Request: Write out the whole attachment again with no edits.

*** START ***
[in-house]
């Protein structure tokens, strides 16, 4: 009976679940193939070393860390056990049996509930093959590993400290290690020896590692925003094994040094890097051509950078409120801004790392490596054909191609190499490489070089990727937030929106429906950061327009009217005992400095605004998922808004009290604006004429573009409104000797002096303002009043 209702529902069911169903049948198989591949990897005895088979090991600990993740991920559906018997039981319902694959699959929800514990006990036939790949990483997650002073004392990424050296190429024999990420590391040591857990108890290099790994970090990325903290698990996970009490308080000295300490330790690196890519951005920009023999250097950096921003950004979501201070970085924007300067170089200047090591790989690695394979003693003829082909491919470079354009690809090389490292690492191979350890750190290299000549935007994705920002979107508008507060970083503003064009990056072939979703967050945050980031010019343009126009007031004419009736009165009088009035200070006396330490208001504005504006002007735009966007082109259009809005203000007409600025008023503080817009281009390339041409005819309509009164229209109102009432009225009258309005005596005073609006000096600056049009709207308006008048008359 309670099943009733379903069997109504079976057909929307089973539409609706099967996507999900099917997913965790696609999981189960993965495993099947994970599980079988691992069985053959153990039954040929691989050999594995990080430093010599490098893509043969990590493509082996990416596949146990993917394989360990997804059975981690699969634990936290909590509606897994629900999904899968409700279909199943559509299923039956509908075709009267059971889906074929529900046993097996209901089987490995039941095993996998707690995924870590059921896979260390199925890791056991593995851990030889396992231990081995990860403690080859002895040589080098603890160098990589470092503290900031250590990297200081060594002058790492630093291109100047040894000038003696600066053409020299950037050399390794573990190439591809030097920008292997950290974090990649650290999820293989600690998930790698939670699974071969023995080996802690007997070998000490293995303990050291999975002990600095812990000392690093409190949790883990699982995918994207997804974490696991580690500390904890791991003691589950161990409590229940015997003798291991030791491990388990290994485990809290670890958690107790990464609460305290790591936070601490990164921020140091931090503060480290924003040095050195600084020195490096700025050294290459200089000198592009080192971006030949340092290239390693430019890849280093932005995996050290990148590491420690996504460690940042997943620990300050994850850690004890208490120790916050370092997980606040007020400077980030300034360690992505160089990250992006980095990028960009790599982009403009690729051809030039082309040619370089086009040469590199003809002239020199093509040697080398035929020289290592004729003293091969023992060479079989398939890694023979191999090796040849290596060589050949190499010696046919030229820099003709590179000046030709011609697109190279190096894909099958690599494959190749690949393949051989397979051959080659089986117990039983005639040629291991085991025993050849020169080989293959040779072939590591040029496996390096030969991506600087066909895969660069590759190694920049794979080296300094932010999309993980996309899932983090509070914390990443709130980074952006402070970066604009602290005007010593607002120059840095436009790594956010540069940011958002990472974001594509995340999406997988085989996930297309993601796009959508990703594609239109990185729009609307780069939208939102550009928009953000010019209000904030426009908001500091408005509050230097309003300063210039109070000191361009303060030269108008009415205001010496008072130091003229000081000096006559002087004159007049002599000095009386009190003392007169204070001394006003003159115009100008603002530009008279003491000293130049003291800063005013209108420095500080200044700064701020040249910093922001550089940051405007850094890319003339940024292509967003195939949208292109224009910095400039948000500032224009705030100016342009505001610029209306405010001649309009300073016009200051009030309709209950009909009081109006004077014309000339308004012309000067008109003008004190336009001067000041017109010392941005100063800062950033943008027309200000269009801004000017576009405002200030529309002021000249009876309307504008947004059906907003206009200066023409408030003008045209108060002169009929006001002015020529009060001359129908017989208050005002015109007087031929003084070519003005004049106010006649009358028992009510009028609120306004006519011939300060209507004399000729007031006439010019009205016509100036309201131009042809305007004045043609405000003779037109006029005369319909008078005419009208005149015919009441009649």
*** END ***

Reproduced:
[in-house]
């Protein structure tokens, strides 16, 4: 009976679940193939070393860390056990049996509930093959590993400290290690020896590692925003094994040094890097051509950078409120801004790392490596054909191609190499490489070089990727937030929106429906950061327009009217005992400095605004998922808004009290604006004429573009409104000797002096303002009043 209702529902069911169903049948198989591949990897005895088979090991600990993740991920559906018997039981319902694959699959929800514990006990036939790949990483997650002073004392990424050296190429024999990420590391040591857990108890290099790994970090990325903290698990996970009490308080000295300490330790690196890519951005920009023999250097950096921003950004979501201070970085924007300067170089200047090591790989690695394979003693003829082909491919470079354009690809090389490292690492191979350890750190290299000549935007994705920002979107508008507060970083503003064009990056072939979703967050945050980031010019343009126009007031004419009736009165009088009035200070006396330490208001504005504006002007735009966007082109259009809005203000007409600025008023503080817009281009390339041409005819309509009164229209109102009432009225009258309005005596005073609006000096600056049009709207308006008048008359 309670099943009733379903069997109504079976057909929307089973539409609706099967996507999900099917997913965790696609999981189960993965495993099947994970599980079988691992069985053959153990039954040929691989050999594995990080430093010599490098893509043969990590493509082996990416596949146990993917394989360990997804059975981690699969634990936290909590509606897994629900999904899968409700279909199943559509299923039956509908075709009267059971889906074929529900046993097996209901089987490995039941095993996998707690995924870590059921896979260390199925890791056991593995851990030889396992231990081995990860403690080859002895040589080098603890160098990589470092503290900031250590990297200081060594002058790492630093291109100047040894000038003696600066053409020299950037050399390794573990190439591809030097920008292997950290974090990649650290999820293989600690998930790698939670699974071969023995080996802690007997070998000490293995303990050291999975002990600095812990000392690093409190949790883990699982995918994207997804974490696991580690500390904890791991003691589950161990409590229940015997003798291991030791491990388990290994485990809290670890958690107790990464609460305290790591936070601490990164921020140091931090503060480290924003040095050195600084020195490096700025050294290459200089000198592009080192971006030949340092290239390693430019890849280093932005995996050290990148590491420690996504460690940042997943620990300050994850850690004890208490120790916050370092997980606040007020400077980030300034360690992505160089990250992006980095990028960009790599982009403009690729051809030039082309040619370089086009040469590199003809002239020199093509040697080398035929020289290592004729003293091969023992060479079989398939890694023979191999090796040849290596060589050949190499010696046919030229820099003709590179000046030709011609697109190279190096894909099958690599494959190749690949393949051989397979051959080659089986117990039983005639040629291991085991025993050849020169080989293959040779072939590591040029496996390096030969991506600087066909895969660069590759190694920049794979080296300094932010999309993980996309899932983090509070914390990443709130980074952006402070970066604009602290005007010593607002120059840095436009790594956010540069940011958002990472974001594509995340999406997988085989996930297309993601796009959508990703594609239109990185729009609307780069939208939102550009928009953000010019209000904030426009908001500091408005509050230097309003300063210039109070000191361009303060030269108008009415205001010496008072130091003229000081000096006559002087004159007049002599000095009386009190003392007169204070001394006003003159115009100008603002530009008279003491000293130049003291800063005013209108420095500080200044700064701020040249910093922001550089940051405007850094890319003339940024292509967003195939949208292109224009910095400039948000500032224009705030100016342009505001610029209306405010001649309009300073016009200051009030309709209950009909009081109006004077014309000339308004012309000067008109003008004190336009001067000041017109010392941005100063800062950033943008027309200000269009801004000017576009405002200030529309002021000249009876309307504008947004059906907003206009200066023409408030003008045209108060002169009929006001002015020529009060001359129908017989208050005002015109007087031929003084070519003005004049106010006649009358028992009510009028609120306004006519011939300060209507004399000729007031006439010019009205016509100036309201131009042809305007004045043609405000003779037109006029005369319909008078005419009208005149015919009441009649």